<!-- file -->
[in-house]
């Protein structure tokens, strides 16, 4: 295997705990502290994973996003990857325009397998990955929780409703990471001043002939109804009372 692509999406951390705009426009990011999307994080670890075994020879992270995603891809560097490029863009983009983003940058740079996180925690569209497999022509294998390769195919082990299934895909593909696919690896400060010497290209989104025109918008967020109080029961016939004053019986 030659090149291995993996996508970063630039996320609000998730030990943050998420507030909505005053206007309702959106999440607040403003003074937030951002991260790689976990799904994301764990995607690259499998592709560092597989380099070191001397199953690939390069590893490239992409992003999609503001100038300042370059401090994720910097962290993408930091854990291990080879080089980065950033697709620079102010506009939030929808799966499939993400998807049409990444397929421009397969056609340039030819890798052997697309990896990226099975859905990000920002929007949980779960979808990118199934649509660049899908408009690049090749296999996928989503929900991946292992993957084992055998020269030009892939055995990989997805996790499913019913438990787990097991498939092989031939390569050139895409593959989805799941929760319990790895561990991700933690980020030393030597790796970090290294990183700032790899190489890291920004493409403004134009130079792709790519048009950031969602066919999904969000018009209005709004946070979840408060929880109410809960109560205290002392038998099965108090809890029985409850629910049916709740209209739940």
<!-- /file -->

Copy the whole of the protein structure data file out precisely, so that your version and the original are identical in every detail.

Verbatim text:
[in-house]
């Protein structure tokens, strides 16, 4: 295997705990502290994973996003990857325009397998990955929780409703990471001043002939109804009372 692509999406951390705009426009990011999307994080670890075994020879992270995603891809560097490029863009983009983003940058740079996180925690569209497999022509294998390769195919082990299934895909593909696919690896400060010497290209989104025109918008967020109080029961016939004053019986 030659090149291995993996996508970063630039996320609000998730030990943050998420507030909505005053206007309702959106999440607040403003003074937030951002991260790689976990799904994301764990995607690259499998592709560092597989380099070191001397199953690939390069590893490239992409992003999609503001100038300042370059401090994720910097962290993408930091854990291990080879080089980065950033697709620079102010506009939030929808799966499939993400998807049409990444397929421009397969056609340039030819890798052997697309990896990226099975859905990000920002929007949980779960979808990118199934649509660049899908408009690049090749296999996928989503929900991946292992993957084992055998020269030009892939055995990989997805996790499913019913438990787990097991498939092989031939390569050139895409593959989805799941929760319990790895561990991700933690980020030393030597790796970090290294990183700032790899190489890291920004493409403004134009130079792709790519048009950031969602066919999904969000018009209005709004946070979840408060929880109410809960109560205290002392038998099965108090809890029985409850629910049916709740209209739940």